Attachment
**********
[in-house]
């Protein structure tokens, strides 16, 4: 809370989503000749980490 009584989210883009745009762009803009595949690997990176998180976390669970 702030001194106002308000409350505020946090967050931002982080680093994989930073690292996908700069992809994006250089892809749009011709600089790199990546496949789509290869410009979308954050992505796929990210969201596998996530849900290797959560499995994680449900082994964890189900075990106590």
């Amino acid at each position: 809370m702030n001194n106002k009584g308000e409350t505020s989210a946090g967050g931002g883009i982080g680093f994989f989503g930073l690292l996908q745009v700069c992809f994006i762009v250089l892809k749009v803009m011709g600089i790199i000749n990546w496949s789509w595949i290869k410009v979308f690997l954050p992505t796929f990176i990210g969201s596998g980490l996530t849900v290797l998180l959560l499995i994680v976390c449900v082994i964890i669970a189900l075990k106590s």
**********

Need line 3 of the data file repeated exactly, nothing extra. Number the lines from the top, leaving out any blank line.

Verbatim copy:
């Amino acid at each position: 809370m702030n001194n106002k009584g308000e409350t505020s989210a946090g967050g931002g883009i982080g680093f994989f989503g930073l690292l996908q745009v700069c992809f994006i762009v250089l892809k749009v803009m011709g600089i790199i000749n990546w496949s789509w595949i290869k410009v979308f690997l954050p992505t796929f990176i990210g969201s596998g980490l996530t849900v290797l998180l959560l499995i994680v976390c449900v082994i964890i669970a189900l075990k106590s």